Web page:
A nice museum displays light mechanisms complete with Fresnel Lenses.
For lunch, we took a local recommendation to go to the North Turn Racing
Restaurant. On this stretch of
Daytona Beach, NASCAR racing was born. They
no longer race along the beach, but the pictures allowed us to relive those
This is how the beach looks now…
This picture shows how it looked back in the days of early NASCAR racing.
Later in the afternoon, we went to Palm Coast Casual furniture store in
Holly Hills near Ormond Beach on Route 1. Looking
very good, we chose a 36-inch table for the sundeck.
The salesman was very convincing touting a lifetime warranty.
We managed to get it loaded into the Jeep.
I had race fever so we found an oval track in New Smyrna holding events
The sanctioning body was FASCAR (Florida Association of Stock Car
Judy seemed to enjoy the races and the ice cream too.
Back at AMARSE, it was a beautiful night in the marina.
We sat out on the sundeck, around our new table, listening to Rod Stewart
music while I enjoyed a cigar. It
was so very nice.
EASTER SUNDAY DAYTONA
Having a rental car enabled us to do some sightseeing in the area.
We decided to visit Ft. Matanzas.
Built by the Spanish from 1740-42 to protect the southern approach to St.
Augustine, Fort Matanzas was proclaimed a national monument in 1924.
The Fort was sited on
Rattlesnake Island and has a commanding position over Matanzas Inlet.
The US National Park Service operates a free ferry boat service to the
island on a regular basis.
The fort is constructed of coquina, a common shellstone building material
found in the area. Convicts, slaves, and troops from Cuba were used as
The standard staff for the fort was one officer in charge, four
infantrymen, and two gunners, though more troops could be stationed if
necessary. All soldiers at Fort Matanzas served on rotation from their regular
duty in St. Augustine.
Five cannons were placed at the fort, four six-pounders and one
18-pounder. All guns could reach the inlet, which at the time, was less than a
half mile away.
fort is 50 feet (15 m) long on each side with a 30-foot (9.1 m)
tower. The marshy terrain was stabilized by a foundation of pine pilings.
Our day’s activities continued in St. Augustine.
After a nice lunch at Hurricane Patty’s on Oyster Creek, we went
downtown to watch the annual Easter Parade.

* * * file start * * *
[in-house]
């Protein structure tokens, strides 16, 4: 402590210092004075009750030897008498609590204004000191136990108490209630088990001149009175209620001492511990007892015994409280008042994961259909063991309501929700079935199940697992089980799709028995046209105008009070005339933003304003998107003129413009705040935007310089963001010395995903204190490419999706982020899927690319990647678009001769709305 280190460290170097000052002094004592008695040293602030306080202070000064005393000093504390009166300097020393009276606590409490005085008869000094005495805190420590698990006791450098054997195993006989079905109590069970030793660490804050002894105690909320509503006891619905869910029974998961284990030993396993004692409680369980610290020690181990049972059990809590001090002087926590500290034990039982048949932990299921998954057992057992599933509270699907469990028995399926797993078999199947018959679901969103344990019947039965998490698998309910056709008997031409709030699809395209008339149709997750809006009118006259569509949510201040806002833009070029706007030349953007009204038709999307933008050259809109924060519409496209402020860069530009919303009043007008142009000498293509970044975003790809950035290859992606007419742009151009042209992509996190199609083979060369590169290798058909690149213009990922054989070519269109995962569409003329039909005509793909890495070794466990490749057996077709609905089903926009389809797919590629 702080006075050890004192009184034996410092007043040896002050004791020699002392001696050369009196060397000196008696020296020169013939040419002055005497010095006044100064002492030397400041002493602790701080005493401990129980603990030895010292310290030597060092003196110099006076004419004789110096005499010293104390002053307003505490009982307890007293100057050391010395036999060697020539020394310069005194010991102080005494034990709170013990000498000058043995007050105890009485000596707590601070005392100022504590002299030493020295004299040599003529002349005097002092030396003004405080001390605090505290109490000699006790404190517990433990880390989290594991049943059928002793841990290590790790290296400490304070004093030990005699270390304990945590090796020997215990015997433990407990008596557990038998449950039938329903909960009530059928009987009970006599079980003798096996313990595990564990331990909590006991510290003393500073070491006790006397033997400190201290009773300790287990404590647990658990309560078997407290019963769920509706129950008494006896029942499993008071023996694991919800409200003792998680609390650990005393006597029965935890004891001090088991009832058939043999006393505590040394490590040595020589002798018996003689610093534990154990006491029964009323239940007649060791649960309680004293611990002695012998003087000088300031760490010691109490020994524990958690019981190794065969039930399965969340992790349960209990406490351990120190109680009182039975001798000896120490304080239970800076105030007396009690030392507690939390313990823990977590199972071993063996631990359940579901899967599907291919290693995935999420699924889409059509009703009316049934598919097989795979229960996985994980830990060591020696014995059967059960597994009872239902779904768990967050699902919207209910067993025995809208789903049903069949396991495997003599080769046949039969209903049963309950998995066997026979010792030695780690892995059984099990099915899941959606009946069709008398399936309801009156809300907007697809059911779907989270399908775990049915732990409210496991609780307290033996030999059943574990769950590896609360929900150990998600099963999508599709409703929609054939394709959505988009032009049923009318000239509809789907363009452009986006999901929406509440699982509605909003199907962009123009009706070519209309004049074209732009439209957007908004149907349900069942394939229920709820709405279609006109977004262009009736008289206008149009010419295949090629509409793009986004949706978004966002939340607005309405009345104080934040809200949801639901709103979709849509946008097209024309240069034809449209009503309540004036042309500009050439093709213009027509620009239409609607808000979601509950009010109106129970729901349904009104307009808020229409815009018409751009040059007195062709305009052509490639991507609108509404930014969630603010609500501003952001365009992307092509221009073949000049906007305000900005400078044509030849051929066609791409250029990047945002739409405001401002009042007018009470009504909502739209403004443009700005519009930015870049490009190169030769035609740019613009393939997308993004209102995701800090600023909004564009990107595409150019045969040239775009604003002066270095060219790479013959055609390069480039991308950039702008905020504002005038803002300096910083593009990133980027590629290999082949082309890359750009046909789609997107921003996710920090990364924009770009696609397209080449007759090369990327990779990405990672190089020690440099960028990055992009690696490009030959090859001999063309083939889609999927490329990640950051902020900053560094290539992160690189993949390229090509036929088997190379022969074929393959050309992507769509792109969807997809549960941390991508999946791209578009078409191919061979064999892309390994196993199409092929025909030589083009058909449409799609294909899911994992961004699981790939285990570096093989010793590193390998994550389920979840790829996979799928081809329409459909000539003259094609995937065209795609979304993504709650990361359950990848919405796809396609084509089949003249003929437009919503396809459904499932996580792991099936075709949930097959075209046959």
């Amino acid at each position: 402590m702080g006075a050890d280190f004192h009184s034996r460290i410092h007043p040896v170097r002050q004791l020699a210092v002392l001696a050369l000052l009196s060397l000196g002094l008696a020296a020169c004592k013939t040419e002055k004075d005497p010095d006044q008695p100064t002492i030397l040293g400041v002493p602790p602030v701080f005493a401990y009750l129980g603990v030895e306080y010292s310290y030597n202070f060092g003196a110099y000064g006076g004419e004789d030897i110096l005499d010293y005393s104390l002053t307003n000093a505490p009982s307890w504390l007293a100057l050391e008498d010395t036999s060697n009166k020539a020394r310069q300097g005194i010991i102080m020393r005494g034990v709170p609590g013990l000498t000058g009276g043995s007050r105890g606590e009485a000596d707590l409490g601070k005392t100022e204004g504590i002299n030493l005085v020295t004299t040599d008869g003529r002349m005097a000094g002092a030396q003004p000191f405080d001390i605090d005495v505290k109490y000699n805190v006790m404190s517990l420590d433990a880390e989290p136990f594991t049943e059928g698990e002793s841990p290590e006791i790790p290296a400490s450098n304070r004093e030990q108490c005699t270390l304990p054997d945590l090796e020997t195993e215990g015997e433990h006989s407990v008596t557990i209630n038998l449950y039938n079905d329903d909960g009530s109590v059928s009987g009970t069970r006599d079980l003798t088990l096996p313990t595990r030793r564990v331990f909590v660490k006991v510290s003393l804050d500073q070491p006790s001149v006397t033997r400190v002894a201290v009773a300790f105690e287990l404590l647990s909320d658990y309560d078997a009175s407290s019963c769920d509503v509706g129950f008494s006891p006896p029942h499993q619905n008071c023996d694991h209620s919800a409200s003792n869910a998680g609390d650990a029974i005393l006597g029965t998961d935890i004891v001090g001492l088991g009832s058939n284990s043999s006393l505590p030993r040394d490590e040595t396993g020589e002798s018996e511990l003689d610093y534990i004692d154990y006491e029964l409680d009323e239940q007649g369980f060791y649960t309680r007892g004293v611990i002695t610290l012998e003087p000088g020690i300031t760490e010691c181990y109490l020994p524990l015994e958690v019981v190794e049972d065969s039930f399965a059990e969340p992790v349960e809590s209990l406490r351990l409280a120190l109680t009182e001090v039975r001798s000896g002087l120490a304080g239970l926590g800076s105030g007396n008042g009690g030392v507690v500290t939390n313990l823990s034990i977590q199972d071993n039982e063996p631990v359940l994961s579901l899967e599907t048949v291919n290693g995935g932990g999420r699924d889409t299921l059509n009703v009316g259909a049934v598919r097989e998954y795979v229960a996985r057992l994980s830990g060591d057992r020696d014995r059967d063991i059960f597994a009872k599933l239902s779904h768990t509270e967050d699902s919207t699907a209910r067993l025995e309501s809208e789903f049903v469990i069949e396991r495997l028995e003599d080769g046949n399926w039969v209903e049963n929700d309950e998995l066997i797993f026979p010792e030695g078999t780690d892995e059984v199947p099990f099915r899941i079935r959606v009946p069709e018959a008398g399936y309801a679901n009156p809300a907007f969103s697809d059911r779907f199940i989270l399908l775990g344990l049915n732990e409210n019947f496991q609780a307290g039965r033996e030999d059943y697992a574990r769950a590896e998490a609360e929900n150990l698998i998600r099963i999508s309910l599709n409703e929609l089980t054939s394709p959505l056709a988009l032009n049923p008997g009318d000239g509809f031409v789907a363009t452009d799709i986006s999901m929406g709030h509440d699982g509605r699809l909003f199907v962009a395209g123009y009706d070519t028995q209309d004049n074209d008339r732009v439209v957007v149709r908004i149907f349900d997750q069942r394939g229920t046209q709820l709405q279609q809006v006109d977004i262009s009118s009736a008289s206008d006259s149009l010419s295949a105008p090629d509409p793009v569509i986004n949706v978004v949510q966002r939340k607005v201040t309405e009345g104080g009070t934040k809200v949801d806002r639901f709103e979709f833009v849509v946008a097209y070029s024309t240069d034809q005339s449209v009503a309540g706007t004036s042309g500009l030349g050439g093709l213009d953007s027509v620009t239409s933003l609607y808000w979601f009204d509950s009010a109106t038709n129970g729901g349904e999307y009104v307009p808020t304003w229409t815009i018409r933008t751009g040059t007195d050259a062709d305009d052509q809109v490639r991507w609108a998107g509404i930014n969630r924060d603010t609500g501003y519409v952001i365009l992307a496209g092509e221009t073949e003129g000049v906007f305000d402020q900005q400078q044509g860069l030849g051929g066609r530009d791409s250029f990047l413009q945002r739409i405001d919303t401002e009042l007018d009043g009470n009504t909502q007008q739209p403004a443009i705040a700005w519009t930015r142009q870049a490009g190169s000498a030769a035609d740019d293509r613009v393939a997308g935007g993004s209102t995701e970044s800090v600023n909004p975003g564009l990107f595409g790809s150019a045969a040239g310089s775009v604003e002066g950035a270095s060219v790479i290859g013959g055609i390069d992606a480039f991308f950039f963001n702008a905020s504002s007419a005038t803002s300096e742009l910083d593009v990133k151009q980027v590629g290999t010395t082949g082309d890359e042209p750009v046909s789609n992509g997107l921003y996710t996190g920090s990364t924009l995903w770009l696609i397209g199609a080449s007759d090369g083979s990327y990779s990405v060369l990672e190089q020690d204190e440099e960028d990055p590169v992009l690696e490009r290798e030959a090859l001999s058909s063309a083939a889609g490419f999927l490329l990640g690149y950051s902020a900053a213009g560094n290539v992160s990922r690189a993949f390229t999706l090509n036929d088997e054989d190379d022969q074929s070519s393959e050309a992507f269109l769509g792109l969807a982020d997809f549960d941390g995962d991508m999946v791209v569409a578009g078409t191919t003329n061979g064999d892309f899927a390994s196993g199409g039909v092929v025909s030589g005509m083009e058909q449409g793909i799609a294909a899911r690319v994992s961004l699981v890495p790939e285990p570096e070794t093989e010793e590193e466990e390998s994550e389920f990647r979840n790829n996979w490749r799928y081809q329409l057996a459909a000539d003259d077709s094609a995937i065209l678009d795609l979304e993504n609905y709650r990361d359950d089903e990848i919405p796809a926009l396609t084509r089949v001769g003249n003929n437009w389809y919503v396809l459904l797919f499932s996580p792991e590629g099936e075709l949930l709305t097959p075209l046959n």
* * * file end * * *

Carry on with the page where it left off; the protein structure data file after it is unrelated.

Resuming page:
The parade was very good and had lots of participants.
I have only included a few pictures of the event.
TUESDAY DAYTONA BEACH,
We had returned the rental car yesterday morning.
There had been heavy rain, thunderstorms, and high winds all last night
and up until noon today.
From the downtown transfer station, we took the #7 bus to Nova/Beville
Wal-Mart and Sam’s Club stores. We
each bought a $3 day pass that allowed us some extra sightseeing opportunities.
The News-Journal Center is a wonderful auditorium for varied
performances. At 7:30pm, we
attended a Woodwind Concert featuring a saxophone quartet accompanied by a group
of nine flutists. The Daytona State
College hosted the enjoyable event.
BEACH to FT. GEORGE RIVER, FL
Having thoroughly enjoyed our stay at the Halifax River Yacht Club in
Daytona, we continued our adventures northward.
Our lines were slipped from the dock at 7:09am.
A dredge was operating in the ICW bypass near Ponce Inlet.
As the clock struck 6pm, AMARSE dropped her hook in the Ft. George River
just a short distance from The Kingsley Plantation at mile marker 735.
The odometer reading showed 96.3 miles traveled at a moving average speed
of 8.8 mph over a moving time of just under 11 hours.
N30 26.420 W081 26.094
UPDATES ARE IN PROGRESS…
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about the crew and our previous adventures.
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for allowing us to share our life and adventures with you.
Reed and Judy Law
Our website is:
Fred H. Reed